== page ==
Soda Fountain Drinks

Wow, has it been hot. It was hot enough to wear a lot of folks down. During the hottest days of the week, even the usual afternoon breeze never really developed.

There are certainly some good ways to cool off. With the lake temperature still frigid from snowmelt, one quick dip and you will feel invigorated. For those of you who are hikers rather than beachgoers, there is comfort in the knowledge that the temperature will drop on average 3 to 4 degrees with each 1,000 feet in elevation gained. There is also normally a little more of a breeze higher on the mountains and ridge tops.

The true fountain way is to put chocolate syrup into a glass and mix in soda water. Top it off with a scoop of chocolate ice cream and it is a chocolate ice-cream soda.

Sometimes it gets so hot you don’t even want to eat, but there is one thing that no one will turn down: a nice cold drink. The cold liquid will feel wonderful on your throat and will even cool you down from the inside out — at least temporarily.

So, what’s it going to be? An ice-cold beer or cocktail will work, but in the long run the alcohol will dehydrate you and that is working against your goal. Water is of course always good, but there is no flavor. Soda? Juice? A milkshake will taste great and can cool you down all the way to giving you brain freeze if you drink it too fast. But 15 minutes later you are thirsty again and bloated without even room for a glass of water. Here are a few ideas for cool drinks that can be made easily. They are from my days of working in an ice-cream parlor back in college.

Raspberry Lime Ricky

The first one is probably my favorite thirst quencher of all time: the Raspberry Lime Ricky. The true soda-fountain way is to put a couple squirts of raspberry syrup and a couple squirts of simple syrup or sugar water into a glass and fill the rest with soda water. Top it off by squeezing a few lime wedges in to it. This can be done using pureed frozen raspberries, but I like to make it fast and simple. Fill a glass half full with cran-raspberry juice and top it off with Fresca. Squeeze a few lime wedges into it and it is ready to drink.

Cream Freeze

The second fountain drink that I’ve never seen out West is the Cream Freeze. You need a blender and cannot just whip it up anywhere, but it is awesome. Put sherbet or sorbet into a blender, add a little cream, which will add a little body to the drink, add some Fresca and blend. The difference between sherbet and sorbet is there is cream in sherbet and not in sorbet. So if you use sherbet, only use half the amount of cream. Like a milkshake it can give you brain freeze if you drink it too fast. As long as you do not go overboard on the cream, it is also a good thirst quencher.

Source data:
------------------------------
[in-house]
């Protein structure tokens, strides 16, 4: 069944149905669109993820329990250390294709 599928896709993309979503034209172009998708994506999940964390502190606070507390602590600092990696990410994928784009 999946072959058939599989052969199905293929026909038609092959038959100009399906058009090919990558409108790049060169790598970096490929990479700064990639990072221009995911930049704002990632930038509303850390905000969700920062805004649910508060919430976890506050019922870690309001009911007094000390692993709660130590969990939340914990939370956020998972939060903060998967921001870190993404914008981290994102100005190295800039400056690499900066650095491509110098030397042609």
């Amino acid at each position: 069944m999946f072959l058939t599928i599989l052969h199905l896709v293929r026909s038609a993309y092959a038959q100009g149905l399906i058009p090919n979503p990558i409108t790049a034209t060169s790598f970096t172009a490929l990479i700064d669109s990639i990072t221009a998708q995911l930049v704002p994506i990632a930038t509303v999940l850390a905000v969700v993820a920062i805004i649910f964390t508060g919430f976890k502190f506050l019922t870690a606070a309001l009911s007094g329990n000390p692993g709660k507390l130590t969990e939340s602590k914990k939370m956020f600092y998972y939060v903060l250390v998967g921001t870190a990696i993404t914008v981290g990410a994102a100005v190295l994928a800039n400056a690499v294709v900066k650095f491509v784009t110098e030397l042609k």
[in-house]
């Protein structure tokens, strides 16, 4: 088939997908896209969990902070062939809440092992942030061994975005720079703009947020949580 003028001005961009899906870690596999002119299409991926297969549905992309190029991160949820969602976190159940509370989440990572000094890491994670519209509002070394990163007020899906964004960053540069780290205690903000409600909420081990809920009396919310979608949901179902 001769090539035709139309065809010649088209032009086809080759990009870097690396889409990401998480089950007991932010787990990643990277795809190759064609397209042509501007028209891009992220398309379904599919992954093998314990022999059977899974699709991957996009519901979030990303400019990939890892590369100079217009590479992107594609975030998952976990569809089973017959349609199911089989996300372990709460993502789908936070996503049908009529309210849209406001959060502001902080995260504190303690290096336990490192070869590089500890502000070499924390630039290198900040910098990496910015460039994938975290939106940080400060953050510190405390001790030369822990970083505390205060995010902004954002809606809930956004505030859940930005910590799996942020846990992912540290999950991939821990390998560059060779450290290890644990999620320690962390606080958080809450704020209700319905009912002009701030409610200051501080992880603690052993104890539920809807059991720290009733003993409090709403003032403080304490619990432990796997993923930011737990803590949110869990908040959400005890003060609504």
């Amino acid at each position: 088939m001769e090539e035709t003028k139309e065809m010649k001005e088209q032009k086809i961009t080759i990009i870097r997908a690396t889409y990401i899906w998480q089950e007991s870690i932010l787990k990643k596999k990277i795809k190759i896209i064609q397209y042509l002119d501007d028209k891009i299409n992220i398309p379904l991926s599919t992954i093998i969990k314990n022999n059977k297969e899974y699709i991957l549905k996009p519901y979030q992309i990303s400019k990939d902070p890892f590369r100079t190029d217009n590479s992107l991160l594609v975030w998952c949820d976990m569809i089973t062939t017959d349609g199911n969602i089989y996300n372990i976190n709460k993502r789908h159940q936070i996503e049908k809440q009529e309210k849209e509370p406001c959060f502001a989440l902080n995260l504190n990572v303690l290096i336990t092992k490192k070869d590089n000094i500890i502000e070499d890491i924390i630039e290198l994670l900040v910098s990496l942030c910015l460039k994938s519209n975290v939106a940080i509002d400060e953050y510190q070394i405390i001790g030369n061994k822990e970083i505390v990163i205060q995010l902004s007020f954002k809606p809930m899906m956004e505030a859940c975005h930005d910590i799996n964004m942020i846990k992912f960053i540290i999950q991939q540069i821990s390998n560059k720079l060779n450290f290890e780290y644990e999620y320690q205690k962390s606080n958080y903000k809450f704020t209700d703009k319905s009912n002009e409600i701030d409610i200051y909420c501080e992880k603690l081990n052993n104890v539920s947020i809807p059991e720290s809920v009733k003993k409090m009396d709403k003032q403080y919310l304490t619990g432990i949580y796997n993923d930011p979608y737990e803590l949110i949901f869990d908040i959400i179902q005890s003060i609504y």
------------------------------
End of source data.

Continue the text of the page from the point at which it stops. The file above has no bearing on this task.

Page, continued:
Chocolate Sprite

One last drink for a hot day that usually gets some kind of reaction when I tell people about it is a Chocolate Sprite. This is wicked easy to make. Mix chocolate milk with sprite or what I use is Fresca. The true fountain way is to put chocolate syrup into a glass and mix in soda water. Top it off with a scoop of chocolate ice cream and it is a chocolate ice-cream soda. I think the Fresca adds a lot more flavor and that is the reason I use it instead of soda water.

No matter how hot it gets out there, the next time you are looking for a good drink, give one of these soda fountain drinks a try and enjoy.

Raspberry Lime Ricky, #1
2 oz. raspberry syrup
1 oz. simple syrup, (sugar water)
1 or 2 lime wedges
Stir all together and serve over ice

Raspberry Lime Ricky, #2
½ glass of cran-raspberry juice
½ glass of Fresca
1 or 2 lime wedges
Stir all together and serve over ice

Cream Freeze
6 oz. sherbet or sorbet
2 oz. cream or 1 oz., if using sherbet
6 oz. Fresca
Blend all and pour into a glass.

Chocolate Fresca
3 to 6 oz. chocolate milk
6 to 9 oz. Fresca
Stir together. Add a scoop of ice cream, if you’d like.

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Chef Smitty
Smitty is a personal chef specializing in dinner parties, cooking classes and special events. Trained under Master Chef Anton Flory at Top Notch Resort in Stowe, Vt., Smitty is known for his creative use of fresh ingredients. Smitty has been teaching skiing at Squaw Valley Alpine Meadows for more than 26 years each winter, and spends his summers working for High Sierra Waterski School since 2000. Smitty has been writing his chef column for Tahoe Weekly since 2005.